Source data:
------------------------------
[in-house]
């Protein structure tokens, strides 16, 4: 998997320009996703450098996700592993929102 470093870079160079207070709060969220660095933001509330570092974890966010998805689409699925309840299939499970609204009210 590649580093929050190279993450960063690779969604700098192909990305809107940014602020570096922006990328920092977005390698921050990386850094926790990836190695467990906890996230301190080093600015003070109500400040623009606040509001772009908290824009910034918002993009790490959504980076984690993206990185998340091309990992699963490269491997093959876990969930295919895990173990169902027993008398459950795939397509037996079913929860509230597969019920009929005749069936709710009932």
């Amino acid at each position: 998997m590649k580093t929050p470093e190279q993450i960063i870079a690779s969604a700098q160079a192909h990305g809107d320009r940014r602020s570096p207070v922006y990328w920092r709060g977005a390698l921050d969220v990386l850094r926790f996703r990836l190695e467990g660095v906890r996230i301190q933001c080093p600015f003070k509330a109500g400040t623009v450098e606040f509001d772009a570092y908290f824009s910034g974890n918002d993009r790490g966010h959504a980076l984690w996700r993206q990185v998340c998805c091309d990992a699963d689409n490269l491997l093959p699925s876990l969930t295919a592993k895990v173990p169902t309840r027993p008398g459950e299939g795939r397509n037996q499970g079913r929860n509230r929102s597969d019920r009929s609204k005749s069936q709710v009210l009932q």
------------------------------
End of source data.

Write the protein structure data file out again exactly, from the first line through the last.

[in-house]
């Protein structure tokens, strides 16, 4: 998997320009996703450098996700592993929102 470093870079160079207070709060969220660095933001509330570092974890966010998805689409699925309840299939499970609204009210 590649580093929050190279993450960063690779969604700098192909990305809107940014602020570096922006990328920092977005390698921050990386850094926790990836190695467990906890996230301190080093600015003070109500400040623009606040509001772009908290824009910034918002993009790490959504980076984690993206990185998340091309990992699963490269491997093959876990969930295919895990173990169902027993008398459950795939397509037996079913929860509230597969019920009929005749069936709710009932």
């Amino acid at each position: 998997m590649k580093t929050p470093e190279q993450i960063i870079a690779s969604a700098q160079a192909h990305g809107d320009r940014r602020s570096p207070v922006y990328w920092r709060g977005a390698l921050d969220v990386l850094r926790f996703r990836l190695e467990g660095v906890r996230i301190q933001c080093p600015f003070k509330a109500g400040t623009v450098e606040f509001d772009a570092y908290f824009s910034g974890n918002d993009r790490g966010h959504a980076l984690w996700r993206q990185v998340c998805c091309d990992a699963d689409n490269l491997l093959p699925s876990l969930t295919a592993k895990v173990p169902t309840r027993p008398g459950e299939g795939r397509n037996q499970g079913r929860n509230r929102s597969d019920r009929s609204k005749s069936q709710v009210l009932q």